On March 26, Google said it was launching a global advisory council, the Advanced Technology External Advisory Council (ATEAC), to tackle ethical issues around artificial intelligence and other emerging technologies. The eight-member council will meet four times in 2019 starting this month and publish a report at the end of the year, the company said. “We hope this effort will inform both our own work and the broader technology sector,” Google’s post read.

Who is on Google’s AI council?

The council comprises technology experts, digital ethicists, and people with public policy backgrounds, drawn from the corporate world, academia and government. They are:

  • Alessandro Acquisti, a leading behavioral economist and privacy researcher.
  • Bubacarr Bah, an expert in applied and computational mathematics.
  • De Kai, a leading researcher in natural language processing, music technology and machine learning.
  • Dyan Gibbens, an expert in industrial engineering and unmanned systems.
  • Joanna Bryson, an expert in psychology and AI, and a longtime leader in AI ethics.
  • Kay Coles James, a public policy expert.
  • Luciano Floridi, a leading philosopher and expert in digital ethics.
  • William Joseph Burns, a foreign policy expert and diplomat.

Google said the council will consider some of the most complex challenges that arise under its AI Principles, which it announced last June, such as facial recognition and fairness in machine learning.

In four days, AI council explodes into controversy

But on Saturday, just four days after the announcement, Acquisti tweeted that he had declined Google’s invitation to join the council as he didn’t believe it was the right forum for him to engage in this “important work”.

On Monday, Bloomberg reported that a group of employees had started a petition demanding that the company remove another member: Kay Coles James, president of the conservative think tank Heritage Foundation, who has fought against equal-rights laws for gay and transgender people. More than 500 Google employees had signed the petition anonymously by late Monday morning local time, according to Bloomberg.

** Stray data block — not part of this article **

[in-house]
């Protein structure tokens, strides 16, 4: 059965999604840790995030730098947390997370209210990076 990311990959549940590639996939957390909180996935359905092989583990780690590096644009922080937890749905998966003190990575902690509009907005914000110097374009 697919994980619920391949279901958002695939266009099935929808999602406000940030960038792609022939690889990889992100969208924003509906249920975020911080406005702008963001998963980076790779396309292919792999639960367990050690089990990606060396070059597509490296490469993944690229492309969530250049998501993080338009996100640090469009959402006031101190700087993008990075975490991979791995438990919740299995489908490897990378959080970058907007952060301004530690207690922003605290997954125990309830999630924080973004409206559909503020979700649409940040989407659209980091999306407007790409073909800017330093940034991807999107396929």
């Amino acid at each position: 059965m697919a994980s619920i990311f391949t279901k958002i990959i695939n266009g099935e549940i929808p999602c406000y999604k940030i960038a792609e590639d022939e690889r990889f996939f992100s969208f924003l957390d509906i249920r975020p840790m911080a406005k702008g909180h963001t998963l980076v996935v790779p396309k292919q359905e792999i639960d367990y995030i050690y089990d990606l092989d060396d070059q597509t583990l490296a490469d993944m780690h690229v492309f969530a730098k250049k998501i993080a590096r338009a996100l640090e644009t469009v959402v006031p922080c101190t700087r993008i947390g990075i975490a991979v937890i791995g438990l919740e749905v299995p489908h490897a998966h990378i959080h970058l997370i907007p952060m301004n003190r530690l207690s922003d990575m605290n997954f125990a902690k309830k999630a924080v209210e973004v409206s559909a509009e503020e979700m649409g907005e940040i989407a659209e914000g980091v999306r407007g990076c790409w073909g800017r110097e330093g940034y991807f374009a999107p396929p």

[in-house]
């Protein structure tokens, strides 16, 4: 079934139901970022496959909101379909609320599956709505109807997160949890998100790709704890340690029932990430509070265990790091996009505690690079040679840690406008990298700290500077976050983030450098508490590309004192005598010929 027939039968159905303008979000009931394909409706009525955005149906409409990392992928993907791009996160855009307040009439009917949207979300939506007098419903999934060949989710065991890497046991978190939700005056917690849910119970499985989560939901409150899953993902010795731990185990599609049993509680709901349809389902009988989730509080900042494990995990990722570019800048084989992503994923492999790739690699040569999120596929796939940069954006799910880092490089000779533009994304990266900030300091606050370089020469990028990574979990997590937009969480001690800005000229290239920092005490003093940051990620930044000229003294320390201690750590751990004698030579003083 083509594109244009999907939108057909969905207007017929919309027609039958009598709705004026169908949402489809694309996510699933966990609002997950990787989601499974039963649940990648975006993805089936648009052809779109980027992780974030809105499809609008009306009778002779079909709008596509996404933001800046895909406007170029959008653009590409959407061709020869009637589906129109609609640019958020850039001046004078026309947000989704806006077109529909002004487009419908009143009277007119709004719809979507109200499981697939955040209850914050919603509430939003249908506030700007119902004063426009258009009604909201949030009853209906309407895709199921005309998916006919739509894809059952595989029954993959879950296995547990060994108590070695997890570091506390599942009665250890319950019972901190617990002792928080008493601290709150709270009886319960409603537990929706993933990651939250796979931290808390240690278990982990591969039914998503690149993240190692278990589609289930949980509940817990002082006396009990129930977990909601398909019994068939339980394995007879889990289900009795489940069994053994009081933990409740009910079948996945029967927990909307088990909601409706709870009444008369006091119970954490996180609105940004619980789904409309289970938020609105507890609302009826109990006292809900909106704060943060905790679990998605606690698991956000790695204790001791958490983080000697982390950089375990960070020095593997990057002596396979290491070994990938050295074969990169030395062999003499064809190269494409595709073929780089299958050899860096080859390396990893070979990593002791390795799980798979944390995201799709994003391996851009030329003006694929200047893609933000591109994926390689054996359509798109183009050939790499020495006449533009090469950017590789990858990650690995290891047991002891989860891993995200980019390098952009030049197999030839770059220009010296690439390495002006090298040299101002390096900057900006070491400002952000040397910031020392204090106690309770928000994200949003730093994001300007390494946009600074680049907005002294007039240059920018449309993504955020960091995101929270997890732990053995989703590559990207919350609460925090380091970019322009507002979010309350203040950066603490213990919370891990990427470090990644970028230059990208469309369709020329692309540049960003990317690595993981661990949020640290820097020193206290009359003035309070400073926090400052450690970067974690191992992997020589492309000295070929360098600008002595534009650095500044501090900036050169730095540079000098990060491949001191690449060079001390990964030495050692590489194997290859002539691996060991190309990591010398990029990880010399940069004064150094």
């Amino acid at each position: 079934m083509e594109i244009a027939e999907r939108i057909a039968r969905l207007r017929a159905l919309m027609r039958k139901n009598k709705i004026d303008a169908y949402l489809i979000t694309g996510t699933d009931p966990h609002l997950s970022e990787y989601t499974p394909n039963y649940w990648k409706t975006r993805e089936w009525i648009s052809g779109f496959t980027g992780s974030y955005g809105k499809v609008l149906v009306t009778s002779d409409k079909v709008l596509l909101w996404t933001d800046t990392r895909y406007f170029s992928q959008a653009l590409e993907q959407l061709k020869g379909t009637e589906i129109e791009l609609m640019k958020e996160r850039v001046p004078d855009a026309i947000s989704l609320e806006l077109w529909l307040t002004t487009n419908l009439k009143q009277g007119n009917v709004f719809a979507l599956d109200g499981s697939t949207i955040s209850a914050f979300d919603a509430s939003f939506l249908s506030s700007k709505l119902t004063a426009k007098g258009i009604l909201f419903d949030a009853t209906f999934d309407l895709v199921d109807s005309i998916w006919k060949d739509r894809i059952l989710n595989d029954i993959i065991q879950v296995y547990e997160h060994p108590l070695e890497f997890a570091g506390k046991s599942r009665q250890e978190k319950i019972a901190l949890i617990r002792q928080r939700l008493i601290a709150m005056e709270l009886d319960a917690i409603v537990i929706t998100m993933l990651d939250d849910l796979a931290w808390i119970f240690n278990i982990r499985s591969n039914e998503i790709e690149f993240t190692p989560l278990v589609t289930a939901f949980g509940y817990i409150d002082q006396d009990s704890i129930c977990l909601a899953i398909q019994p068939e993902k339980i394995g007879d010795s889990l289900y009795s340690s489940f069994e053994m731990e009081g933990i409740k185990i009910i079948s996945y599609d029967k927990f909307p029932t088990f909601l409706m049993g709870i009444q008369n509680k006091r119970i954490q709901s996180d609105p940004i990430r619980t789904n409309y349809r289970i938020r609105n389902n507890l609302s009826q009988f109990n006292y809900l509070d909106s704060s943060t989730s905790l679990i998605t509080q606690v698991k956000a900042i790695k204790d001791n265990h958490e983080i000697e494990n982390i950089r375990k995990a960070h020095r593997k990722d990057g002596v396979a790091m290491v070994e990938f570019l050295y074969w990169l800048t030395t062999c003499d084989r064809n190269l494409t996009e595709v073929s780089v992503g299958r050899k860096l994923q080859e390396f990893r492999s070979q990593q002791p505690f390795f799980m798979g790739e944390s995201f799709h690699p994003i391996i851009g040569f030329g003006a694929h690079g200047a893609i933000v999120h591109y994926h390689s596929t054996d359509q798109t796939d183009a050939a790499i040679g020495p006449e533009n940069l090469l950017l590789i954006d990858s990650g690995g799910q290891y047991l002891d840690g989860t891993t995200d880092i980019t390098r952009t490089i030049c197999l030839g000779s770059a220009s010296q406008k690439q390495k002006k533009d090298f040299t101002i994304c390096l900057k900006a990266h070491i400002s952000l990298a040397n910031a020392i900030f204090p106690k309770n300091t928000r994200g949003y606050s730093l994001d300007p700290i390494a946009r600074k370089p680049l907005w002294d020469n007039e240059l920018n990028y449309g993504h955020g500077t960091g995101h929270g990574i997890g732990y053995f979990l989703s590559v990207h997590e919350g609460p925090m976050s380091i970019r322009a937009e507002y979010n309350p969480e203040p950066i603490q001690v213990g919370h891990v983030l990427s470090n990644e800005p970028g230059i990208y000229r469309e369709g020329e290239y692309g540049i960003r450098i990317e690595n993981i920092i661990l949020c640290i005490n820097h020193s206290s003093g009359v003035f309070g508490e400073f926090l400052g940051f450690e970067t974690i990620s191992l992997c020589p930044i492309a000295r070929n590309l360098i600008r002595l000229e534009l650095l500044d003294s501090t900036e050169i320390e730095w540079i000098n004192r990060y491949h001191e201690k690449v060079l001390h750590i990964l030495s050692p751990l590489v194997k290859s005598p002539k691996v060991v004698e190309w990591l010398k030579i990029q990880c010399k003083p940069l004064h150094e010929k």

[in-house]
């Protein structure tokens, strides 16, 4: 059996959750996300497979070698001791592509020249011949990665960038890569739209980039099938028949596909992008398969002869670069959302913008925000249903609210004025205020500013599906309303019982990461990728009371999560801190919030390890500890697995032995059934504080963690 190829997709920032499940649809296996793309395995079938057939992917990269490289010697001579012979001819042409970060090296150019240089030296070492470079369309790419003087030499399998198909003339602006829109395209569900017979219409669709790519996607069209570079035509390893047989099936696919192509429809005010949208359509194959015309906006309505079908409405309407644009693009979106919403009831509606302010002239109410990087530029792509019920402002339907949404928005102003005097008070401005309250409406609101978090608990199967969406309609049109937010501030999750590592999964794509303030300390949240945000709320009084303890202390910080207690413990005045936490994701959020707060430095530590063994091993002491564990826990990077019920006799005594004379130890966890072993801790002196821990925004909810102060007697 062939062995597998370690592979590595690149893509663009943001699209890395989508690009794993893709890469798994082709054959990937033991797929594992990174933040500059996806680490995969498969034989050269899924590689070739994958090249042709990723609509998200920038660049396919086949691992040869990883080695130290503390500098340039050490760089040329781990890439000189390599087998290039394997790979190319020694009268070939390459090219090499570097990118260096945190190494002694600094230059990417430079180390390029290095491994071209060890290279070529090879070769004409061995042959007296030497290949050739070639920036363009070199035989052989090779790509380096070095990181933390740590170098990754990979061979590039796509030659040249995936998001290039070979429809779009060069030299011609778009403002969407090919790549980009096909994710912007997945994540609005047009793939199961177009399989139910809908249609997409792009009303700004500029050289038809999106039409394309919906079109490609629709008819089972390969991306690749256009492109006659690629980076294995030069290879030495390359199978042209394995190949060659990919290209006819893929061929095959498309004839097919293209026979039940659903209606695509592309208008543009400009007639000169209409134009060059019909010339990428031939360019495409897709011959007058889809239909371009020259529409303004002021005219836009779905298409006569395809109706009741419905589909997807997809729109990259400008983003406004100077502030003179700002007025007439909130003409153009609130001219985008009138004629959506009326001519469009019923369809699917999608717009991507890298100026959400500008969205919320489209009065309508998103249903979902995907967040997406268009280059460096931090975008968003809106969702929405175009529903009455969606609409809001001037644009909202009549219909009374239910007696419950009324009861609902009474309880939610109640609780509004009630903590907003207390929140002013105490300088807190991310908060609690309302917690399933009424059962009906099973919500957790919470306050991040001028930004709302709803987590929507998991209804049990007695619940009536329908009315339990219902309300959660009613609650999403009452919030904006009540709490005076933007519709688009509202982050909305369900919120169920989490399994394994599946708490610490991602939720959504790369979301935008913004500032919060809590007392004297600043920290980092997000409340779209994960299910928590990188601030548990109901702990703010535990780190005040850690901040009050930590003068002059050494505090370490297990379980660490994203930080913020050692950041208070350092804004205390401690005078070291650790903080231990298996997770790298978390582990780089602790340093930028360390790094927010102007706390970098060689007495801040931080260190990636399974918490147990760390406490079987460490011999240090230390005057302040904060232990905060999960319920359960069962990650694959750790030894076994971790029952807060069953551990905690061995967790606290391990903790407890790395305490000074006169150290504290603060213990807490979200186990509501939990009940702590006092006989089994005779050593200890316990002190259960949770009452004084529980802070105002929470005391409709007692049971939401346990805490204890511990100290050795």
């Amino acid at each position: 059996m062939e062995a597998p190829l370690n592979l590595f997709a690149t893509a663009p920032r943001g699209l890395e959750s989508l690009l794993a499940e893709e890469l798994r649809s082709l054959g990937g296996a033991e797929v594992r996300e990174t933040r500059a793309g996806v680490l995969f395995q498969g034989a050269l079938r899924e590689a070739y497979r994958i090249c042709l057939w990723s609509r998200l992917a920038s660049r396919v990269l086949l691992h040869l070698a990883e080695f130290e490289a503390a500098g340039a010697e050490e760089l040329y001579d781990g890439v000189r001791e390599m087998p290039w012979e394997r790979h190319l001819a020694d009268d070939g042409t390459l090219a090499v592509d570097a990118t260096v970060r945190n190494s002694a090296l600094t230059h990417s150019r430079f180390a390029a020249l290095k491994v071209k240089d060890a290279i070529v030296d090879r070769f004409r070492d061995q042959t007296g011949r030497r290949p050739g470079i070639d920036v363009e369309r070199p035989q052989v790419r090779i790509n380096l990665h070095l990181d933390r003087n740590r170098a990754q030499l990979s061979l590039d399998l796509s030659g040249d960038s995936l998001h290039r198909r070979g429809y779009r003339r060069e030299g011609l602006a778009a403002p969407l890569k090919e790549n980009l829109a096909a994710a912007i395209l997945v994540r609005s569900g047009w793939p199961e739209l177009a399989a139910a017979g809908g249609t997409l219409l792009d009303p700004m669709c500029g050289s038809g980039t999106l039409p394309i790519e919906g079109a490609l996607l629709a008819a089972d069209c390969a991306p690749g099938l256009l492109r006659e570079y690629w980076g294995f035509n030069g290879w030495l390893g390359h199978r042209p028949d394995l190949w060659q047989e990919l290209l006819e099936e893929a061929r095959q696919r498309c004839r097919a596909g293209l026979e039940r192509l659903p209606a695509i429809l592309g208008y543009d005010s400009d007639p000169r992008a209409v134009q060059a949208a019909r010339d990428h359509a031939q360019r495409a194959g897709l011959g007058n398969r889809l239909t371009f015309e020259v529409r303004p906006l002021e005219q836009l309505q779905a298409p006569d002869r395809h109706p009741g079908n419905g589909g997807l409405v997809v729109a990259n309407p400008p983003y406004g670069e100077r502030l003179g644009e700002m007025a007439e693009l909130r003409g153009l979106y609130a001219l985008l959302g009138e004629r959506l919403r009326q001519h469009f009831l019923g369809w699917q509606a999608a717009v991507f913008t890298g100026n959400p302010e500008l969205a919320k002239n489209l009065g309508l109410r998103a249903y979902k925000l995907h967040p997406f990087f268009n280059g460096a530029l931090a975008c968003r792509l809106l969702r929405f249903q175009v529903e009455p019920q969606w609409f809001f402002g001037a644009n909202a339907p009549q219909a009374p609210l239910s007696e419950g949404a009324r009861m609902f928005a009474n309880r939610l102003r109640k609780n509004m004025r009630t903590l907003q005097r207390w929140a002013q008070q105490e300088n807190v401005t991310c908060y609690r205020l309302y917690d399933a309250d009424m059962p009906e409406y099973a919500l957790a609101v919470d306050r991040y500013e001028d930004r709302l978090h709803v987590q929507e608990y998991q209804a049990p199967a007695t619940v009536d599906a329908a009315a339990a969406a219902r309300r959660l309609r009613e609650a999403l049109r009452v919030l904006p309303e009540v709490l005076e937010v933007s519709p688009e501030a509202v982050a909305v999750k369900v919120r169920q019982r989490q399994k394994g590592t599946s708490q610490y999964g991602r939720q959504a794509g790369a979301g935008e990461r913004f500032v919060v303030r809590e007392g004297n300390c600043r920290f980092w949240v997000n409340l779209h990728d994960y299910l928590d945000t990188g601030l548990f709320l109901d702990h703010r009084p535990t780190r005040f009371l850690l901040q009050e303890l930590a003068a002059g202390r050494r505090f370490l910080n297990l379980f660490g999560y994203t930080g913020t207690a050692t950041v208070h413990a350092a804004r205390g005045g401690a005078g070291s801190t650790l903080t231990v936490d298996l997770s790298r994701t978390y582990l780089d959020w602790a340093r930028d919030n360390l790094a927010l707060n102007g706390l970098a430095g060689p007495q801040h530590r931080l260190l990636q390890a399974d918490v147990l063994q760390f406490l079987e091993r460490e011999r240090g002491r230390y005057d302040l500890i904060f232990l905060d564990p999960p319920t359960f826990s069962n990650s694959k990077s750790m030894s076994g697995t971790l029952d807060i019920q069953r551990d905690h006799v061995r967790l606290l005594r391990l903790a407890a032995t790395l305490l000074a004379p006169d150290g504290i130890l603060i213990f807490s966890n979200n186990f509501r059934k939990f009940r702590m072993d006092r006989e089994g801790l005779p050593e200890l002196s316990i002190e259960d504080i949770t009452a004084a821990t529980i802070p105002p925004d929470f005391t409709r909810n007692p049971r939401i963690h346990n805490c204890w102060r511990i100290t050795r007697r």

What are Google’s AI Principles?

In June 2018, Google wrote a blog post laying out its AI Principles. Here is a summary.

Google believes AI should:

1. Be socially beneficial
We will take into account a broad range of social and economic factors, and will proceed where we believe the benefits substantially exceed the downsides.

We will strive to make high-quality information available using AI, while continuing to respect cultural, social, and legal norms in the countries where we operate.

2. Avoid creating or reinforcing unfair bias

We will seek to avoid unjust impacts on people, particularly those related to sensitive characteristics such as race, ethnicity, gender, nationality, income, sexual orientation, ability, and political or religious belief.

3. Be built and tested for safety

We will design our AI systems to be appropriately cautious, and seek to develop them in accordance with best practices in AI safety research.

4. Be accountable to people

We will design AI systems that provide appropriate opportunities for feedback, relevant explanations, and appeal. Our AI technologies will be subject to appropriate human direction and control.

5. Incorporate privacy design principles

We will give opportunity for notice and consent, encourage architectures with privacy safeguards, and provide appropriate transparency and control over the use of data.

6. Uphold high standards of scientific excellence

AI tools have the potential to unlock new realms of knowledge in biology, chemistry, medicine, and environmental sciences. We aspire to high standards of scientific excellence as we work to progress AI.

We will work with a range of stakeholders, and publish educational materials, best practices, and research that enable more people to develop useful AI applications.

7. Be made available for uses that accord with these principles.

We will work to limit potentially harmful or abusive AI applications and evaluate likely uses on the following factors:

  • Primary purpose and use: Including how closely the solution is related to or adaptable to a harmful use
  • Nature and uniqueness: whether we are making available technology that is unique or more generally available
  • Scale: whether the use of this technology will have significant impact
  • Nature of Google’s involvement: whether we are providing general-purpose tools, integrating tools for customers, or developing custom solutions

AI applications Google will not pursue

While laying out its AI Principles, Google also specified what it would not use AI for:

  • Technologies that cause or are likely to cause overall material harm
  • Weapons or other technologies
  • Technologies that gather or use information for surveillance
  • Technologies whose purpose contravenes widely accepted principles of international law and human rights